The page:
Susan Walsh / AP

Back when he was Exxon's CEO, secretary of State Rex Tillerson apparently used an alias ("Wayne Tracker") in emails discussing climate change, according to Bloomberg, which cites a court filing from New York Attorney General Eric Schneiderman, who is probing whether Exxon misled investors and the public about the effects of climate change on its business.

Why it matters: Basically anything involving a secretary of State and emails (think Hillary Clinton) is bound to attract interest. And if this story founds familiar ... years ago conservatives pilloried Obama's first EPA chief, Lisa Jackson, over her use of a secondary email account under the name "Richard Windsor."

Exxon fights back: In a late Monday statement, the company said Tillerson's main corporate address got tons of messages. The wayne.tracker@exxonmobil.com address was used for "secure and expedited" communications on a "broad range" of business topics, not just climate change.

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Updated 2 hours ago - Politics & Policy

Coronavirus dashboard

Illustration: Eniola Odetunde/Axios

  1. Global: Total confirmed cases as of 11 a.m. ET: 34,026,003 — Total deaths: 1,015,107 — Total recoveries: 23,680,268Map.
  2. U.S.: Total confirmed cases as of 11 a.m. ET: 7,237,043 — Total deaths: 207,008 — Total recoveries: 2,840,688 — Total tests: 103,939,667Map.
  3. Health: New poll shows alarming coronavirus vaccine skepticism — New research centers will study "long-haul" COVID — Coronavirus infections rise in 25 states.
  4. Business: Remdesivir is good business for Gilead.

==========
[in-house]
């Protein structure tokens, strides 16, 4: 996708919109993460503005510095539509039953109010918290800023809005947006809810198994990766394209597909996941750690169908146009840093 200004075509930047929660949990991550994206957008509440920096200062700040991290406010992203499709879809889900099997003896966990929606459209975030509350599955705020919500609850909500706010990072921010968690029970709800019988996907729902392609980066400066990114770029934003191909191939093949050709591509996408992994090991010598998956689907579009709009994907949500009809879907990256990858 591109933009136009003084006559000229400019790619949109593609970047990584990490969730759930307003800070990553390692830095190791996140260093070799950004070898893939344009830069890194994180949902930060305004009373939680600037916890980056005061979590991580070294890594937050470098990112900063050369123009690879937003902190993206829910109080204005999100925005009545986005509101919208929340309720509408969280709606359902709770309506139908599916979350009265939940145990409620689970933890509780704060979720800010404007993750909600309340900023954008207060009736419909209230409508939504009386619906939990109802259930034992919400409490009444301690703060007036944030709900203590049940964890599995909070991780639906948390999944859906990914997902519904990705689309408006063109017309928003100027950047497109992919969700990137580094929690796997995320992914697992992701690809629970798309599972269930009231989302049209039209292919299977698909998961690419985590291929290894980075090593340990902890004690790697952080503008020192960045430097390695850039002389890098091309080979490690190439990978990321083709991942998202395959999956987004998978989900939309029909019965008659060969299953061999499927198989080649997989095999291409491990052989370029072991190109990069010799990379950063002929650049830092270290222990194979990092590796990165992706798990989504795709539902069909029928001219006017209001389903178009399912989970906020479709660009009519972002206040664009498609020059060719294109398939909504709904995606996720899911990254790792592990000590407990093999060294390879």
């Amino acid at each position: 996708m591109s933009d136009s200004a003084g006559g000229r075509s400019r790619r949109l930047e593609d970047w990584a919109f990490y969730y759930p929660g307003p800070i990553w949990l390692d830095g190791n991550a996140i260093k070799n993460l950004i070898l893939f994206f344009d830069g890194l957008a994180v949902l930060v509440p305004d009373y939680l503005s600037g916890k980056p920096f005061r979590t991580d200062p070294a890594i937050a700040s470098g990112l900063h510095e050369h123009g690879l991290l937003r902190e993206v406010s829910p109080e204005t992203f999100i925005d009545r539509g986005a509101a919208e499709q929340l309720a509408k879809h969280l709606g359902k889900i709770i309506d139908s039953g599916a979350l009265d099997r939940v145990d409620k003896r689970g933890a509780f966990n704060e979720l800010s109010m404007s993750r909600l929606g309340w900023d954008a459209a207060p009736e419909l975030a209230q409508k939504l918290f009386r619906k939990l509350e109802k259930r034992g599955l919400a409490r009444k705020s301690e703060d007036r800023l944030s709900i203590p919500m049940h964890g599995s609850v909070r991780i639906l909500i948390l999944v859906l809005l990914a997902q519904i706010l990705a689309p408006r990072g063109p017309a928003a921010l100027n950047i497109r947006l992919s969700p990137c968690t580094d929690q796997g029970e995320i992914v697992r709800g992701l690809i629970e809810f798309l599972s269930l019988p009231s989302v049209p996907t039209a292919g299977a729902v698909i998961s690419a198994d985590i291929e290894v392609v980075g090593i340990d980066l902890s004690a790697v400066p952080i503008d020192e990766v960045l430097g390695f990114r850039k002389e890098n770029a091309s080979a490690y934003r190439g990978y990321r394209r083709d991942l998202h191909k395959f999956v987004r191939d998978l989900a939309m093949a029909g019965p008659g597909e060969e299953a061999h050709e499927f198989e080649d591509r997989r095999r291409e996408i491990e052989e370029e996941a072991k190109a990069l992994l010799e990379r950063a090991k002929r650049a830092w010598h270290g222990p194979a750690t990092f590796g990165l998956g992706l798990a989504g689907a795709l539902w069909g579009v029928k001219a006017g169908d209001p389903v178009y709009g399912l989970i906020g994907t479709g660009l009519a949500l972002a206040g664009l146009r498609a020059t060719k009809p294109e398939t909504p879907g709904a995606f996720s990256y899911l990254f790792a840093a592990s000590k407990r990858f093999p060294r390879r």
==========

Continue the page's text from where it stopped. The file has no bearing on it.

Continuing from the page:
5. Transportation: The politics of pandemic driving.
  6. 🎧Podcast: The looming second wave of airline layoffs.
Dan Primack, author of Pro Rata
2 hours ago - Economy & Business

The new guinea pig in the Silicon Valley culture war

Illustration: Annelise Capossela/Axios

Coinbase this week offered severance packages to employees who don't feel aligned with the company’s apolitical culture and mission, which CEO Brian Armstrong clarified Sunday in a blog post.

Why it matters: The crypto company, most recently valued by investors at over $8 billion, is setting itself up as a guinea pig in a culture battle that's more about stereotypical Silicon Valley vs. stereotypical Wall Street than it is about progressives vs. libertarians.

3 hours ago - Technology

Senate panel votes to subpoena Big Tech CEOs

Photo: Graeme Jennings/Pool via Getty Images

The Senate Commerce Committee has voted to authorize subpoenas compelling Facebook CEO Mark Zuckerberg, Twitter CEO Jack Dorsey and Google CEO Sundar Pichai to testify before the panel.

Why it matters: The tech giants are yet again facing a potential grilling on Capitol Hill sometime before the end of the year, at a time when tech is being used as a punching bag from both the left and right.